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Seasonal Variations in Diurnal Temperature Range From Satellites and Surface Observations

Seasonal Variations in Diurnal Temperature Range From Satellites and Surface Observations,10.1109/TGRS.2006.871895,IEEE Transactions on Geoscience and

Seasonal Variations in Diurnal Temperature Range From Satellites and Surface Observations   (Citations: 4)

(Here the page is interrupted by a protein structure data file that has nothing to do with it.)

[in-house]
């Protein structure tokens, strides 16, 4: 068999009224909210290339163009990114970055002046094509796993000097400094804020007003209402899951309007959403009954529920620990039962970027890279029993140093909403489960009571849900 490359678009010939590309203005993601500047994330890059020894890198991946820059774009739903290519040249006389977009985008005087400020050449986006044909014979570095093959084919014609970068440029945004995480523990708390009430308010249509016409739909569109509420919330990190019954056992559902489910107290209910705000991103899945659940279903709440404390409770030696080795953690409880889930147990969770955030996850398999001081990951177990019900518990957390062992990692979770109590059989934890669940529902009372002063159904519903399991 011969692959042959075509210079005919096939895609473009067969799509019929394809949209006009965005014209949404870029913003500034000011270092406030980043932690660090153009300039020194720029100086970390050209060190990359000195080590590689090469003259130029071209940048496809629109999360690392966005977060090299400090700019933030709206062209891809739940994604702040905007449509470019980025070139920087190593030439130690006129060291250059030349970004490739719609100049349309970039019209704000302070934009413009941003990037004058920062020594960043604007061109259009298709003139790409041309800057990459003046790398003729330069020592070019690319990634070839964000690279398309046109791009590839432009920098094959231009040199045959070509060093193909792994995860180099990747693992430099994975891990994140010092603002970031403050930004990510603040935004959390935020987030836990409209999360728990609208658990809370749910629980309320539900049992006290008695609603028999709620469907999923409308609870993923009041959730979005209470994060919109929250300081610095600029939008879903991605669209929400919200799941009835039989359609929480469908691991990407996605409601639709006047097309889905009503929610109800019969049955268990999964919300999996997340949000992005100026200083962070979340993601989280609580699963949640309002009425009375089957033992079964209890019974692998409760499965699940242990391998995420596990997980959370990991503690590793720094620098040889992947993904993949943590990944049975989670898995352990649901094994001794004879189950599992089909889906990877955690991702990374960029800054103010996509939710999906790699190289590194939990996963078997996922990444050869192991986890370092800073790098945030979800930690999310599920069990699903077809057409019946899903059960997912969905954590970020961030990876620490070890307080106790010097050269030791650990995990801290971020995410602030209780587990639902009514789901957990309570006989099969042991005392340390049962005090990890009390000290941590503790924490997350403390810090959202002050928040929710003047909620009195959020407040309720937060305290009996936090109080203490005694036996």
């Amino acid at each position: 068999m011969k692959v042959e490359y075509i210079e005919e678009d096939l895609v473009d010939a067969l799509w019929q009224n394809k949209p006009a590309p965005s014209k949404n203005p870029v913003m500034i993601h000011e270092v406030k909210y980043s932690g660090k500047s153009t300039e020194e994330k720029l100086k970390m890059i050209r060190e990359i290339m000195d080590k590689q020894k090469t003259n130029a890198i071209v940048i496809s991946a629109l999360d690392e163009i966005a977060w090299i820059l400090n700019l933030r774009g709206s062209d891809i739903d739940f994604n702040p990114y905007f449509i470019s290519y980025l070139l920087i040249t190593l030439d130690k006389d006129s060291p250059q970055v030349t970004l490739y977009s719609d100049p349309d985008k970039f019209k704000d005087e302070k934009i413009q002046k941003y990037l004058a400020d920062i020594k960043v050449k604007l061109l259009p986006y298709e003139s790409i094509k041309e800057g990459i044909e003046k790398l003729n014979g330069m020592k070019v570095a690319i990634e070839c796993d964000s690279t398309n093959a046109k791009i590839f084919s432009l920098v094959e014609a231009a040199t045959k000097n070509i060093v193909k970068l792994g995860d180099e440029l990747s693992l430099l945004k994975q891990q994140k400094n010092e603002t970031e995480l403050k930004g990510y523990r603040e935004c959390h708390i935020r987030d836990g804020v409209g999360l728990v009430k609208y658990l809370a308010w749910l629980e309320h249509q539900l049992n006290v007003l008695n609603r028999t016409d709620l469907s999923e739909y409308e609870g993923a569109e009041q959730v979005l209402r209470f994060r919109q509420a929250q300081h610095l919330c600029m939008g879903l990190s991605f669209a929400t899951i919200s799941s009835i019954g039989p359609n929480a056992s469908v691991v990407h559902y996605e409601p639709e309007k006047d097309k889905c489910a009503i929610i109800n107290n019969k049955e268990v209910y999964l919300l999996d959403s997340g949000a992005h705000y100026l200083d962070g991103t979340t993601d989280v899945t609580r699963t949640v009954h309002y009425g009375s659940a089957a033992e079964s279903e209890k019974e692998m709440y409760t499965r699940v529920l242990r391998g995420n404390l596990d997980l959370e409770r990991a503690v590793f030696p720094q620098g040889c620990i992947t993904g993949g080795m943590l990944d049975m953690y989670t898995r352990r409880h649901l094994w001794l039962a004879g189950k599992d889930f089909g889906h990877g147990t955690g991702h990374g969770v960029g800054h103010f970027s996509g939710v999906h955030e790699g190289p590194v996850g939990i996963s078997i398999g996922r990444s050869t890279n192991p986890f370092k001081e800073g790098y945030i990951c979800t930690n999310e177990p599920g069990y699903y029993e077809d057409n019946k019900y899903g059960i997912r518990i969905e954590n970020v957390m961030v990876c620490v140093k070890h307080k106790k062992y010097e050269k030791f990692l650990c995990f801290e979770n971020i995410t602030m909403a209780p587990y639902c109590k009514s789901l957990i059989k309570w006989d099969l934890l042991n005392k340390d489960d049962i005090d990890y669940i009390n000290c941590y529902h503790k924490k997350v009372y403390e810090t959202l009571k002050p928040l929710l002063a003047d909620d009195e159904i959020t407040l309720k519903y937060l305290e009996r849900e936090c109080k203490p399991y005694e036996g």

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The diurnal temperature range (DTR) is an important climate-change variable and, until recently, it was derived from station observations of surface air temperature (Ta). Station-based observations are sparse and unevenly distributed, making the use of satellites an attractive option for evaluating DTR. In this study, satellite-based estimates of DTR are evaluated against ground measurements of surface skin temperature (Ts) and compared with weather-station observations based on Ta. Geographical and seasonal differences were identified in both ground- and satellite-derived DTRs. Estimates of DTR from station-observed air temperature represent all-sky conditions while satellite estimates of DTR from surface skin temperature represent clear conditions only. For both station observations and satellite estimates, DTRs at rural locations tend to be larger than at urban sites. The DTRs based on Ts are larger than those derived from Ta under both all and clear-sky conditions. Clouds tend to reduce the magnitude of the DTR. The station-observed DTRs are found to be larger in summer than in winter over the entire U.S. The satellite-derived DTRs are larger in spring and fall than in winter and summer over the eastern U.S., while they are larger in spring and summer than in fall and winter over the western part. Evapotranspiration from land vegetation and the effects of water-vapor radiative forcing have a major effect on the detected spatial and seasonal variations in the DTR patterns
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